EC Approves Lenalidomide for Relapsed/Refractory Mantle Cell Lymphoma


The European Commission has approved lenalidomide for use as a treatment for patients with relapsed or refractory mantle cell lymphoma.

Marek Trneny, MD

The European Commission (EC) has approved lenalidomide (Revlimid) for use as a treatment for patients with relapsed or refractory mantle cell lymphoma (MCL).

The approval was based on data from the phase II MCL-002 trial in which lenalidomide reduced the risk of progression or death by 39% versus investigator's choice of therapy. The EC decision follows a positive opinion issued by the European Medicines Agency’s Committee for Medicinal Products for Human Use.

"New treatment options are vitally needed in order to change the course of MCL for patients, given the severity of the disease, and there are still limited existing treatment options," lead MCL-002 author Marek Trneny, MD, department of hematology, Charles University Hospital, in Prague, said in a statement. "Lenalidomide is a proven medicine that has shown efficacy in relapsed/refractory MCL, with the MCL-002 study meeting its primary endpoint of an improvement in progression-free survival."

The randomized, multicenter phase II MCL-002 trial enrolled 254 patients within the intent-to-treat population for MCL. Of the 254 patients, 170 received lenalidomide while the remaining 84 were treated with an investigator's choice of monotherapy, which included rituximab, gemcitabine, fludarabine, chlorambucil, or cytarabine. Patients had a median age of 68.5 years and received an average of 2 prior regimens.

Lenalidomide was self-administered orally at 25 mg on days 1 through 21 of each 28-day cycle until disease progression or presentation of toxicities. Lenalidomide was given in 10-mg doses in patients with creatinine clearance between ≥30 mL/min and <60 mL/min. In the investigator’s choice arm, chlorambucil and rituximab were administered until progression, resistance, or withdrawal by the patient. Cytarabine, fludarabine, and gemcitabine were given for 6 cycles.

Rituximab was given to 27 patients at 375 mg/m2 intravenously on days 1, 8, 15, and 22, followed by administration once every 56 days. Gemcitabine was administered to 20 patients at 1000 mg/m2 intravenously on days 1, 8, and 15 of a 28-day cycle. Fludarabine was given to 18 patients at 25 mg/m2 intravenously or 40 mg/m2 orally on days 1 through 5 on a 28-day cycle. Eleven patients received chlorambucil at 40 mg/m2 orally, given monthly over the course of 3 to 10 days. Eight patients received cytarabine at 1 or 2 g/m2 intravenously once or twice daily on days 1 and 2 of a 28-day cycle.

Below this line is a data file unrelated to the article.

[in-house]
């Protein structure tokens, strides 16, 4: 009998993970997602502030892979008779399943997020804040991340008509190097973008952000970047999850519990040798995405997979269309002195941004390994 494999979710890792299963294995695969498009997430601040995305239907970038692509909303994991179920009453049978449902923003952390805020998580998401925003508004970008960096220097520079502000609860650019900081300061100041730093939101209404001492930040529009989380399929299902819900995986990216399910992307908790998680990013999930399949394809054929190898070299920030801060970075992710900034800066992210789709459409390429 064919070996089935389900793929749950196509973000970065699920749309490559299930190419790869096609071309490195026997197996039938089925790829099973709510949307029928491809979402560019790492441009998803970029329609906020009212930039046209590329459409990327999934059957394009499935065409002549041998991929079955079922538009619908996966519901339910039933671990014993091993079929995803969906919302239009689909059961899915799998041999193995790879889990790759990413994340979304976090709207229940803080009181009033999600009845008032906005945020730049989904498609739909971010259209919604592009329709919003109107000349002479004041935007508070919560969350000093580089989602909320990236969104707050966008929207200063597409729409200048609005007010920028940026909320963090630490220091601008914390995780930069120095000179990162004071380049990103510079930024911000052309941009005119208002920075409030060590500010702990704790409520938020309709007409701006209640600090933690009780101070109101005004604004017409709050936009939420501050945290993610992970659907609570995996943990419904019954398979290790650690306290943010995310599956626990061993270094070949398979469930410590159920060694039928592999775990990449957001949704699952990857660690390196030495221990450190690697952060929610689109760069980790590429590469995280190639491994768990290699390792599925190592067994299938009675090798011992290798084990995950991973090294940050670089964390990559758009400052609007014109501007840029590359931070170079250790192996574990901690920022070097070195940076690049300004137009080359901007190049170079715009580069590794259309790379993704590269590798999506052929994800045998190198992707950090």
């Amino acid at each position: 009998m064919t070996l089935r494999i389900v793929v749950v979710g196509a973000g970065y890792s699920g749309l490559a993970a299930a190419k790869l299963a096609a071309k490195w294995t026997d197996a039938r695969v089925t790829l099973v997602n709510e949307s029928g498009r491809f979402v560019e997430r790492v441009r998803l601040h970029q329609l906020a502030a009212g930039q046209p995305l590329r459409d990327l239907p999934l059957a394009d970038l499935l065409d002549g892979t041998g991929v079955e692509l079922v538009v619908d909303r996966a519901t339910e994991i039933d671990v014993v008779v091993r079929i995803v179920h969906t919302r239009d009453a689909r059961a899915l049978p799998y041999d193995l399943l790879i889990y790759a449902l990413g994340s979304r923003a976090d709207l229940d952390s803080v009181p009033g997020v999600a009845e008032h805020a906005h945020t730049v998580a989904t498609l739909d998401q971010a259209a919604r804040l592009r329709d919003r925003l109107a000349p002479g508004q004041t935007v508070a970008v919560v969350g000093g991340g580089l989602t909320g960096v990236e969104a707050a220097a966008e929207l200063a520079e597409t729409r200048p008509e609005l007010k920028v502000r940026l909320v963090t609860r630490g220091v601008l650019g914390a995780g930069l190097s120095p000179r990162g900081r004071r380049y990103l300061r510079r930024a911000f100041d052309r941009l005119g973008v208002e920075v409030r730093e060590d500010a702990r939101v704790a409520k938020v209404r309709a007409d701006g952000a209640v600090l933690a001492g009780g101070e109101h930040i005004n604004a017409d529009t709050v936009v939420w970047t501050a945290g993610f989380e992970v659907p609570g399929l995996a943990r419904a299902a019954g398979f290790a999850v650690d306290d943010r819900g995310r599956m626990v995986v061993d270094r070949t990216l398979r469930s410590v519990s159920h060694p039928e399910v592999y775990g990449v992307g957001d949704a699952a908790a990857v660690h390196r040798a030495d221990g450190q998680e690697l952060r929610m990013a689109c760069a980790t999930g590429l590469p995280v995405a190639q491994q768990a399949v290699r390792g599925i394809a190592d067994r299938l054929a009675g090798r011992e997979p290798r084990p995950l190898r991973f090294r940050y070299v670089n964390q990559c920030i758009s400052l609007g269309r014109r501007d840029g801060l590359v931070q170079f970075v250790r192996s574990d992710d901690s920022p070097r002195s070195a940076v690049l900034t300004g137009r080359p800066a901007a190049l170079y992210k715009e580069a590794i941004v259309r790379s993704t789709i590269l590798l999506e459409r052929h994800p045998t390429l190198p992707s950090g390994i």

The median treatment duration with lenalidomide was 24.3 weeks (IQR, 7.0-64.6) and 13.1 weeks in the investigator's choice arm (IQR, 5.4-21.9). Patients enrolled in the investigator's choice group were able to cross over to lenalidomide post-progression.

The median progression-free survival was 8.7 months (95% CI, 5.5-12.1) with lenalidomide versus 5.2 months (95% CI, 3.7—6.9) in the investigator’s choice arm (HR, 0.61; 95% CI, 0.44-0.84; P = .004).

The objective response rate was 40% in the lenalidomide cohort versus 11% in patient’s treated with investigator's choice. Additionally, 5% of patients in the lenalidomide arm experienced a complete response versus 0% in the investigator's choice arm.

Median duration of response was 16.1 months (95% CI, 9.5-20.0) with lenalidomide versus 10.4 months (95% CI 8.4-18.6) in the investigator's choice cohort. The time to best response in the lenalidomide arm population was 6.2 months (95% CI 3.9-11.7), according to Kaplan-Meier estimates. This was not reached in the investigator's choice arm.

Frequently occurring all-grade adverse events (AEs) in the lenalidomide arm included neutropenia (50.9%), anemia (28.7%), diarrhea (22.8%), fatigue (21.0%), constipation (17.4%), pyrexia (16.8%), and rash (16.2%).

The most common grade 3/4 AEs for the lenalidomide versus investigator’s choice arms were neutropenia (43% vs 33%, respectively), thrombocytopenia (18% vs 27%), and anemia (8% vs 7%).

Beyond MCL, lenalidomide also has approved indications in Europe for the treatment of patients with multiple myeloma. In the United States, lenalidomide has approved indications for MCL, multiple myeloma, and myelodysplastic syndromes.

Trneny M, Lamy T, Walewski J, et al. Lenalidomide versus investigator's choice in relapsed or refractory mantle cell lymphoma (MCL-002; SPRINT): a phase 2, randomised, multicentre trial. 2016;17(3):319-331.

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